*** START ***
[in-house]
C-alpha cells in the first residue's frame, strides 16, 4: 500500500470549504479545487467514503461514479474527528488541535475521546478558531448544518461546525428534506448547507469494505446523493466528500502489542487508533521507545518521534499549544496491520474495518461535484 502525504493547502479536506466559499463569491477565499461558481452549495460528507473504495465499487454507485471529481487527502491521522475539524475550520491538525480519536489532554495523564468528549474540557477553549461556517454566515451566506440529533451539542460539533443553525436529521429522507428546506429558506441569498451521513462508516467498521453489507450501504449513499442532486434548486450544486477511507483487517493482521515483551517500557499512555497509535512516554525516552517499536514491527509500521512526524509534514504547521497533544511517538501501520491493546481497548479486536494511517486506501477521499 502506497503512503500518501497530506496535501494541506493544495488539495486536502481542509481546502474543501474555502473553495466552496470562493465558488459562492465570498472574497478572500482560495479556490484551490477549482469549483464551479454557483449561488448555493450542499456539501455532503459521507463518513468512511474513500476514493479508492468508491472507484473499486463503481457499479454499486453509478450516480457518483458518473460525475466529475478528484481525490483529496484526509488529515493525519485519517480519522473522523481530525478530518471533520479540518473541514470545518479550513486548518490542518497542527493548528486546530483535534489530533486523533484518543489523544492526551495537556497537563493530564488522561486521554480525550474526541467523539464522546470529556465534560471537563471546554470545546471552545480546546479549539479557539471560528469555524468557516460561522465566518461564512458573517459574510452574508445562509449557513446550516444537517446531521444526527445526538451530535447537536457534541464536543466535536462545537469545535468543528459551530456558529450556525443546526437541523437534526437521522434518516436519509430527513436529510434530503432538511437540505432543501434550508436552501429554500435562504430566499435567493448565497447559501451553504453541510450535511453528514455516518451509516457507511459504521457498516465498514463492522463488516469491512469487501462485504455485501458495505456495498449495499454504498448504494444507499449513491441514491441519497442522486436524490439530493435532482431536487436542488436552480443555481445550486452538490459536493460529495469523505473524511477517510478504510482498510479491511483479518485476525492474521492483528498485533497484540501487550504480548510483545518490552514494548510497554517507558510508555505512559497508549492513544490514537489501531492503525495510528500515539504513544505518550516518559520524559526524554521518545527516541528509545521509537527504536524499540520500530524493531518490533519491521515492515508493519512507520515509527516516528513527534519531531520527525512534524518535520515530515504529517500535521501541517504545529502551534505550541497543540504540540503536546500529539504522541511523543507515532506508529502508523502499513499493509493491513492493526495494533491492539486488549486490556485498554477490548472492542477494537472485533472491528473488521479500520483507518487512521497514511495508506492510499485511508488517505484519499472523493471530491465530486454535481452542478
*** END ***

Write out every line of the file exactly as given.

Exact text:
[in-house]
C-alpha cells in the first residue's frame, strides 16, 4: 500500500470549504479545487467514503461514479474527528488541535475521546478558531448544518461546525428534506448547507469494505446523493466528500502489542487508533521507545518521534499549544496491520474495518461535484 502525504493547502479536506466559499463569491477565499461558481452549495460528507473504495465499487454507485471529481487527502491521522475539524475550520491538525480519536489532554495523564468528549474540557477553549461556517454566515451566506440529533451539542460539533443553525436529521429522507428546506429558506441569498451521513462508516467498521453489507450501504449513499442532486434548486450544486477511507483487517493482521515483551517500557499512555497509535512516554525516552517499536514491527509500521512526524509534514504547521497533544511517538501501520491493546481497548479486536494511517486506501477521499 502506497503512503500518501497530506496535501494541506493544495488539495486536502481542509481546502474543501474555502473553495466552496470562493465558488459562492465570498472574497478572500482560495479556490484551490477549482469549483464551479454557483449561488448555493450542499456539501455532503459521507463518513468512511474513500476514493479508492468508491472507484473499486463503481457499479454499486453509478450516480457518483458518473460525475466529475478528484481525490483529496484526509488529515493525519485519517480519522473522523481530525478530518471533520479540518473541514470545518479550513486548518490542518497542527493548528486546530483535534489530533486523533484518543489523544492526551495537556497537563493530564488522561486521554480525550474526541467523539464522546470529556465534560471537563471546554470545546471552545480546546479549539479557539471560528469555524468557516460561522465566518461564512458573517459574510452574508445562509449557513446550516444537517446531521444526527445526538451530535447537536457534541464536543466535536462545537469545535468543528459551530456558529450556525443546526437541523437534526437521522434518516436519509430527513436529510434530503432538511437540505432543501434550508436552501429554500435562504430566499435567493448565497447559501451553504453541510450535511453528514455516518451509516457507511459504521457498516465498514463492522463488516469491512469487501462485504455485501458495505456495498449495499454504498448504494444507499449513491441514491441519497442522486436524490439530493435532482431536487436542488436552480443555481445550486452538490459536493460529495469523505473524511477517510478504510482498510479491511483479518485476525492474521492483528498485533497484540501487550504480548510483545518490552514494548510497554517507558510508555505512559497508549492513544490514537489501531492503525495510528500515539504513544505518550516518559520524559526524554521518545527516541528509545521509537527504536524499540520500530524493531518490533519491521515492515508493519512507520515509527516516528513527534519531531520527525512534524518535520515530515504529517500535521501541517504545529502551534505550541497543540504540540503536546500529539504522541511523543507515532506508529502508523502499513499493509493491513492493526495494533491492539486488549486490556485498554477490548472492542477494537472485533472491528473488521479500520483507518487512521497514511495508506492510499485511508488517505484519499472523493471530491465530486454535481452542478